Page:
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Conducting a Harassment Investigation

September 15, 2007

In 2003, the New Hampshire Supreme Court decided a case in which a female employee of the MPB Corporation sued for sexual harassment and retaliation when she was fired eight days after complaining about being sexually harassed by her superior.  Managers for the Corporation conducted an inadequate investigation of the harassment complaint, failing to involve the human resources department and taking no action against the accused.  The jury awarded the employee over $83,000 in lost wages and emotional distress, and over $350,000 in punitive damages due to the Corporation’s failure to enforce its own anti-discrimination policy.  Madeja v. MPB Corp., 821 A.2d 1034 (N.H. 2003).  While this case certainly highlights the need for companies to thoroughly investigate all complaints of harassment/discrimination, many employers are unclear as to how to go about doing so.  In this newsletter, we will take a closer look at the essential components of an effective harassment/discrimination investigation…

Once an employer or its agent becomes aware of the alleged harassment/discrimination, an investigation should be commenced without delay. Likewise, the investigation should be completed as soon as possible.

Choosing The Investigator

When an employee approaches a manager, supervisor or human resources representative with a complaint of harassment or discrimination, the company/employer thereafter becomes obligated to investigate that employee’s complaint. The first determination that needs be made is who will conduct the investigation. One potential “internal” candidate is a member of your company’s human resources department. Oftentimes, however, these investigations are extremely complex and time-consuming, and a company’s HR department might lack both the experience and time necessary to thoroughly investigate the claim.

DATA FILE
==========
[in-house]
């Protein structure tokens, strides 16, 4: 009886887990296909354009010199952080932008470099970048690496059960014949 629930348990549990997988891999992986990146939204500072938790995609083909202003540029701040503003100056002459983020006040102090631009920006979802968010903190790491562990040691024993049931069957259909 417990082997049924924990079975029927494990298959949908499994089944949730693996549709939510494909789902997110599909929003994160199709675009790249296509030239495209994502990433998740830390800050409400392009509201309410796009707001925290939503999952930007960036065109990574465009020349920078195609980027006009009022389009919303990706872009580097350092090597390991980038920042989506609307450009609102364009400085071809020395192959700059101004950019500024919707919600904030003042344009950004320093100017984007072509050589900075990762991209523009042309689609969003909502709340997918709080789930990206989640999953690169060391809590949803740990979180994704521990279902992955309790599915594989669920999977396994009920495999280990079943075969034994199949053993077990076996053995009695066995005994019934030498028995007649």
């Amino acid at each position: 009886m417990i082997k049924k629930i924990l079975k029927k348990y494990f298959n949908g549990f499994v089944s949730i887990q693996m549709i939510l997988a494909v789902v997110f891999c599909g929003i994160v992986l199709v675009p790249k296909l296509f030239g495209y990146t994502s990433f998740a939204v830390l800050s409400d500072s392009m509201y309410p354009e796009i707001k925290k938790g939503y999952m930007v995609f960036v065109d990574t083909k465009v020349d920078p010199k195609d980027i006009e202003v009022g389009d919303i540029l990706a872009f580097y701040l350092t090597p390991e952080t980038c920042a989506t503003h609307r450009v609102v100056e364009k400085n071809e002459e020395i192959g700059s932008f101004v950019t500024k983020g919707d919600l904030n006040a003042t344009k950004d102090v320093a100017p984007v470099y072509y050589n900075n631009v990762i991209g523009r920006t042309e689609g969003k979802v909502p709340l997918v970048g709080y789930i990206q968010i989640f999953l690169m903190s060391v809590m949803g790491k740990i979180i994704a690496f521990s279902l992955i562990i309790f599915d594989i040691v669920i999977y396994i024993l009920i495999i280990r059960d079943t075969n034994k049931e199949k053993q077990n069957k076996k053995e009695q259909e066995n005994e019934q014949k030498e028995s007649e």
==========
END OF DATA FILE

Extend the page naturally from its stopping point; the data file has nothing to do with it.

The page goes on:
Another choice is to retain an outside firm to conduct the investigation for your company. Such firms are usually made up of lawyers who have the experience and expertise necessary to conduct a proper investigation. In addition, much of the work conducted by a lawyer is “privileged” and may not be used in court should the claim lead to litigation, while no such privilege applies to an investigation conducted by internal HR personnel.

Once the investigator is chosen, other preparatory matters for consideration include which employees to interview, in what order to interview them and where the interview should take place.

Who, When, and Where?

Who? Clearly it is necessary to interview both the complainant and the accused. However, during the course of an investigation, it might become apparent that other employees were present at the time and place of the alleged harassment/discrimination, or that ther employees have information relevant to the complainant’s claim(s). In such cases, it might be necessary to interview these additional witnesses. It is important to note, however, that an investigator should avoid interviewing too many unnecessary witnesses, as this often disrupts the company “culture,” damages employee morale and makes preserving the confidentiality of the investigation an almost impossible task.